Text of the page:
Summary: Solitary Aboriginal engraving of a fish, below the Willunga Trig station.

Below the Willunga Trig is an Aboriginal engraving described by W.D. Campbell in 1899 as a fish, and much later by McCarthy as a dolphin. The fish is still quite distinct, although it was described as being “lightly cut”.

AWAT2344 LR Willunga Trig Fish

Near the fish are a couple of large circles, which don’t appear natural.

Willunga Trig Fish - Site Summary

Aboriginal Sites by National Park

A review of different techniques for photographing Aboriginal rock art. This includdes oblique flash, chain and planar mosaic imaging which combines hundreds of overlapping photos.
Over a hundred Aboriginal sites have been recorded in the Hornsby region, with many of these in the Berowra Valley National Park and around the suburb of Berowra.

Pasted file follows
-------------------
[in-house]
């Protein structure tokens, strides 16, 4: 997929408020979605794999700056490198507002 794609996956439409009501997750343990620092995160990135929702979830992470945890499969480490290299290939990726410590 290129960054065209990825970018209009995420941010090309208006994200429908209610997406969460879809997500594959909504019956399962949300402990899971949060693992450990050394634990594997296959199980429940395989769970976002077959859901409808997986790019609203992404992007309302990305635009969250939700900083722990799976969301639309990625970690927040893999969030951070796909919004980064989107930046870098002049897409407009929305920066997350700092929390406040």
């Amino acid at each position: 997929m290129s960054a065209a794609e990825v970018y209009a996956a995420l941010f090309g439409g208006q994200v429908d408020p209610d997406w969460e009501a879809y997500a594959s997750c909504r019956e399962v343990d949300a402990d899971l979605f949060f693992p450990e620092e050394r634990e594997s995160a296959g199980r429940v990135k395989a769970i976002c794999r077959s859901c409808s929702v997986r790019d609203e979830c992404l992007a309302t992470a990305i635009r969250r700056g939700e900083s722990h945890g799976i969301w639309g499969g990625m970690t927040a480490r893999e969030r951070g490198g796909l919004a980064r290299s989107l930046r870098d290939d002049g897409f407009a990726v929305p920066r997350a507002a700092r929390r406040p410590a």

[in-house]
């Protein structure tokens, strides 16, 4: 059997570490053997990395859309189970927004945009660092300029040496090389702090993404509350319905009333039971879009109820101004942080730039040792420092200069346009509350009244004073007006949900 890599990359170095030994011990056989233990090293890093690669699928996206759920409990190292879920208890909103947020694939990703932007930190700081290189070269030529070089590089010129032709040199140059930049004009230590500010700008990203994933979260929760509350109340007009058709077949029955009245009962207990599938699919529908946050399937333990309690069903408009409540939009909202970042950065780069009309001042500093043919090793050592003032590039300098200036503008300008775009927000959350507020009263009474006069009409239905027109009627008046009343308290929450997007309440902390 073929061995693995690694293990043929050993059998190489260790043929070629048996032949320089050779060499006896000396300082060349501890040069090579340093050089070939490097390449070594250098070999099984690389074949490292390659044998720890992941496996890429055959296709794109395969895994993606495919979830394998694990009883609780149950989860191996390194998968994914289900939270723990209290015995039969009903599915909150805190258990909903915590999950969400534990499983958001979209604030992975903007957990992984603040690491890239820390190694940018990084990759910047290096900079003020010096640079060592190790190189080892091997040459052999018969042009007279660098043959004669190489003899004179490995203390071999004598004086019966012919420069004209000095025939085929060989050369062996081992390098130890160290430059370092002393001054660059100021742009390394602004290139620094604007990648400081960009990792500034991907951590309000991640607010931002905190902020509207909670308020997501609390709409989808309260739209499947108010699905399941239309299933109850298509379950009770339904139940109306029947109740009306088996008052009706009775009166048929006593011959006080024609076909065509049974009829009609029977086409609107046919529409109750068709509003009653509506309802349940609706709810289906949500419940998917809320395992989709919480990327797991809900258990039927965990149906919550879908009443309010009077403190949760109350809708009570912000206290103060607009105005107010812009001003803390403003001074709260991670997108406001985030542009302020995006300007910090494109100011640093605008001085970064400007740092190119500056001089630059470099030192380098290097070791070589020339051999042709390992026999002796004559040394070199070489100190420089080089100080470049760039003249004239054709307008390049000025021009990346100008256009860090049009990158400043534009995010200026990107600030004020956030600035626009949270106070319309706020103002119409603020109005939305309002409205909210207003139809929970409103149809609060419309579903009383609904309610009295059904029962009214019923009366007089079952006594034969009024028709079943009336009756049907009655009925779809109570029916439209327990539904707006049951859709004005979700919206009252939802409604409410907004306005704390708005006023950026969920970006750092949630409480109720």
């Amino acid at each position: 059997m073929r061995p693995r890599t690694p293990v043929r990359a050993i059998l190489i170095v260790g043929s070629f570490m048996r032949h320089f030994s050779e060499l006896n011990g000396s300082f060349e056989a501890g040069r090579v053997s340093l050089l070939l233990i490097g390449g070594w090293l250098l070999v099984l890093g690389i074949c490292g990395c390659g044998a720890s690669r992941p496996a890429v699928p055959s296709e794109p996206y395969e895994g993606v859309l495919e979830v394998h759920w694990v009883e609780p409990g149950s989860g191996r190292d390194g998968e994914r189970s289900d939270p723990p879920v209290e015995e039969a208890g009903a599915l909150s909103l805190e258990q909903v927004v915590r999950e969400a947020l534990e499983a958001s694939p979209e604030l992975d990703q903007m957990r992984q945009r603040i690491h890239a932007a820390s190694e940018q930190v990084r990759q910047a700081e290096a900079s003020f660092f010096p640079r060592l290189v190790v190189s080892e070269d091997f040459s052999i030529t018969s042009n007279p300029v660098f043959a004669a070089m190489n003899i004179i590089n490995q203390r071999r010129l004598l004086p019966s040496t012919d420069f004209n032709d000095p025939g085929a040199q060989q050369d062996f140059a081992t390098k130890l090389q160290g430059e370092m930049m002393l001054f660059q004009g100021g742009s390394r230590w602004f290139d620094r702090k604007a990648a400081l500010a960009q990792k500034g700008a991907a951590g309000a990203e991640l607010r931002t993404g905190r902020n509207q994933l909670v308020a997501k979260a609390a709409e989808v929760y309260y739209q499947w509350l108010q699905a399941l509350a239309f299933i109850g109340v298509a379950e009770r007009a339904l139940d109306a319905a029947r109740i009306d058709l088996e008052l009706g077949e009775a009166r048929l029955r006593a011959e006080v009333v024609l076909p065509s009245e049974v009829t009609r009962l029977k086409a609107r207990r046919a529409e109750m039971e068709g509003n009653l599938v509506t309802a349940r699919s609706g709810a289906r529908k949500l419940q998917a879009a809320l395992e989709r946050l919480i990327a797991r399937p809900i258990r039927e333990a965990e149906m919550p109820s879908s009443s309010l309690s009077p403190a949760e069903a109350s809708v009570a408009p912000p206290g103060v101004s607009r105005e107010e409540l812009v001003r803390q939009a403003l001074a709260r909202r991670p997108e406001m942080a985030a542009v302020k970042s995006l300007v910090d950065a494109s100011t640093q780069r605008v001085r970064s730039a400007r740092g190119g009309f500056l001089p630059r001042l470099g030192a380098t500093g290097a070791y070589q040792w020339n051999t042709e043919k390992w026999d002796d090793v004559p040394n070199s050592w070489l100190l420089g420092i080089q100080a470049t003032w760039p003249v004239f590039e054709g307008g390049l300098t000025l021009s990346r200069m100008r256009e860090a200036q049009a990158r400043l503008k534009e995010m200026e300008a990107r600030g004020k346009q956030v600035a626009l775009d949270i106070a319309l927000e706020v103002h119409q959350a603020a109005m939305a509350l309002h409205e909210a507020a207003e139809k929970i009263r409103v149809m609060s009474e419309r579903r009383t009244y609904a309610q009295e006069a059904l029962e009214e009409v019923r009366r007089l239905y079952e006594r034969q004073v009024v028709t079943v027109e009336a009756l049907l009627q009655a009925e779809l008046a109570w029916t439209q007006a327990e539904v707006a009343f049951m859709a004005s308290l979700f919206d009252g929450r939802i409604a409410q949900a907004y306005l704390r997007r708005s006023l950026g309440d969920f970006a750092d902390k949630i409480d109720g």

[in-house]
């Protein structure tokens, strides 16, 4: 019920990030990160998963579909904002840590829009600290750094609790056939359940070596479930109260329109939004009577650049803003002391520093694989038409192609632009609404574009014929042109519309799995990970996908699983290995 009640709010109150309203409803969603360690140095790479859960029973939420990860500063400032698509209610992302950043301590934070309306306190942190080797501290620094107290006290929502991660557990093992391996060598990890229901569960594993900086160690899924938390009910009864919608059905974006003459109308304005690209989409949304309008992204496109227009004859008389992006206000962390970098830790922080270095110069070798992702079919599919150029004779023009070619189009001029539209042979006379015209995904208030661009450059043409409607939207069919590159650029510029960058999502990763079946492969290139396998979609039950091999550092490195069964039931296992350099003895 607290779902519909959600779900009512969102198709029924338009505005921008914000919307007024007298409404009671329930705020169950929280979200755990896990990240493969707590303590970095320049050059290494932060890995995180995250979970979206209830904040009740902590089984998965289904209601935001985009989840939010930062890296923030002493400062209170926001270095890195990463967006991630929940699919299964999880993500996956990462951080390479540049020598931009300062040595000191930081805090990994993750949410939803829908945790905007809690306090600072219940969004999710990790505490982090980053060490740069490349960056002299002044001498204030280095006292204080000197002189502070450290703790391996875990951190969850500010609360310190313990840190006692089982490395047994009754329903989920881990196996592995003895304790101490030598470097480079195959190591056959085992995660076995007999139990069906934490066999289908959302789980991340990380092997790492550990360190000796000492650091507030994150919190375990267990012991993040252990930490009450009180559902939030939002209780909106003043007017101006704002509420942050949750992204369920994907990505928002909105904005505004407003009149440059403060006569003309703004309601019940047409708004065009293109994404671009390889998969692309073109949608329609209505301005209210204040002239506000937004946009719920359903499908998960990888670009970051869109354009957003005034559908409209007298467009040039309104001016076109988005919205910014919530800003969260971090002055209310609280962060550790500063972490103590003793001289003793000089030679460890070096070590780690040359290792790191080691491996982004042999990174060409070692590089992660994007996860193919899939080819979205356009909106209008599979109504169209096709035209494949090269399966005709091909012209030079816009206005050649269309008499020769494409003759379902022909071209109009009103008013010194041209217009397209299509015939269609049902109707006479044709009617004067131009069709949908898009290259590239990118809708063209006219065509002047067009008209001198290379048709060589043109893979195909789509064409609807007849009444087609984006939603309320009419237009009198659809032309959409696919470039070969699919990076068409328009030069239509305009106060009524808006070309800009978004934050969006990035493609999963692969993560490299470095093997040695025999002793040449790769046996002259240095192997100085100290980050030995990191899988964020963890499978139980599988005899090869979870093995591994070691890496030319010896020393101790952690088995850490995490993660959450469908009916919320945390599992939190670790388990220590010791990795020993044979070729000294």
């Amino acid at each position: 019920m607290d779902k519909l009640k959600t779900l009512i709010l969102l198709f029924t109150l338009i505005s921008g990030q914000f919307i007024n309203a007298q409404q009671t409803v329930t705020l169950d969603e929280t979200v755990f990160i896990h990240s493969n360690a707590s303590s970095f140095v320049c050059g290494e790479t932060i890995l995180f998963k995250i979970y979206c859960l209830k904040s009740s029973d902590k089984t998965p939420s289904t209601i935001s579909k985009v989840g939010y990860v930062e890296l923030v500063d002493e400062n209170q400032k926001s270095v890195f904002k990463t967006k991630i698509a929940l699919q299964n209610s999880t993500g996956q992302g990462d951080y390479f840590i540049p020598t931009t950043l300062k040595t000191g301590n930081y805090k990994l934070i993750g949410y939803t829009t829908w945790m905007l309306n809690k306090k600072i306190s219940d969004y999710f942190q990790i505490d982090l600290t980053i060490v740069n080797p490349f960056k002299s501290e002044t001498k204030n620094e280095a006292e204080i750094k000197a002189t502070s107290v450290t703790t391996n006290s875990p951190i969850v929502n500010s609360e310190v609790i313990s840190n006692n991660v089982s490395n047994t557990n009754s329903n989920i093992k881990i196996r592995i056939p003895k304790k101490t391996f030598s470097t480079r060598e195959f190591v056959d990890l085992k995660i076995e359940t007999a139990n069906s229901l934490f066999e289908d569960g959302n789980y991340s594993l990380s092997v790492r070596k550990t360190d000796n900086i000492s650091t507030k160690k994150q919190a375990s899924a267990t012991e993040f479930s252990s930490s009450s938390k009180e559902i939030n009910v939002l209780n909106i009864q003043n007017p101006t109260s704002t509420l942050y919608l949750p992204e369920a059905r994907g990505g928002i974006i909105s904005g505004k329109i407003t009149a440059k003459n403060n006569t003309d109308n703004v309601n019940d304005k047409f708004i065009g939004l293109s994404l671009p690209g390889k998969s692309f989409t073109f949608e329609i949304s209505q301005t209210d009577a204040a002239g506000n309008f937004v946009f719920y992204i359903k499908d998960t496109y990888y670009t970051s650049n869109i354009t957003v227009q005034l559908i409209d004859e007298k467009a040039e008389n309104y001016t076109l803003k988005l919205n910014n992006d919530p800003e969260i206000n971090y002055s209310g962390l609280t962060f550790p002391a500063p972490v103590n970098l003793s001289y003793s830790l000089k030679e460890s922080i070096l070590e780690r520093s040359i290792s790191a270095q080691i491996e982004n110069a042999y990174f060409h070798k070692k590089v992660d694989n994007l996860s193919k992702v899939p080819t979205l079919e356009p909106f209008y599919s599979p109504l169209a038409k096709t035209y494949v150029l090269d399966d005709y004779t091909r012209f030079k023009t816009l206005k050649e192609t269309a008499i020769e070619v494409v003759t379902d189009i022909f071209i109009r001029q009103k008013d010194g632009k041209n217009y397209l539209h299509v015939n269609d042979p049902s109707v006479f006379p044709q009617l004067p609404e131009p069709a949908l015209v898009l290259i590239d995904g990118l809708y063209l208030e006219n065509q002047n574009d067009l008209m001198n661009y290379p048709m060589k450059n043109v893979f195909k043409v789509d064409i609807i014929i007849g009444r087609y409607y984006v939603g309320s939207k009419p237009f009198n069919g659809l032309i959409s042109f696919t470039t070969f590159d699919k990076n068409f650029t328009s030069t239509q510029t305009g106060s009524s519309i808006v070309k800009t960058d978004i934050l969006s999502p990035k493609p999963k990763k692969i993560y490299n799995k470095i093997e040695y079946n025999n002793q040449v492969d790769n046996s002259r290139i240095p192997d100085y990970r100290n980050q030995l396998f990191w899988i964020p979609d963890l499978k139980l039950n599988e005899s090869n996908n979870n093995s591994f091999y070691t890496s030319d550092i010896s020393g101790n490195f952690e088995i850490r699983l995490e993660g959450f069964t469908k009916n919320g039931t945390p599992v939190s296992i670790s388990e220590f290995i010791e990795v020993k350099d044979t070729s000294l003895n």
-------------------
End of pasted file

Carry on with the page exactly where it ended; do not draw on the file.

There are over 350 Aboriginal engraving and sites recorded in the Central Coast region, many of these in the Brisbane Water National Park.
Located to the north-west of Sydney, just south of the Dharug and Yengo National Parks. Maroota has a high concentration of (known) Aboriginal sites. The original inhabitants of the Maroota area were the Darug people.
Yengo National Park was an important spiritual and cultural place for the Darkinjung and Wonnarua People for thousands of years, and 640 Aboriginal cultural sites are recorded in the park and nearby areas.
Over 40 sites have been recorded within the park; many were located along the river bank and were flooded by the building of the weir in 1938.
Many sites Aboriginal engraving sites across the inner suburbs of Sydney have been destroyed or are very weatheredl. The sites which remain are isolated from their natural environment.
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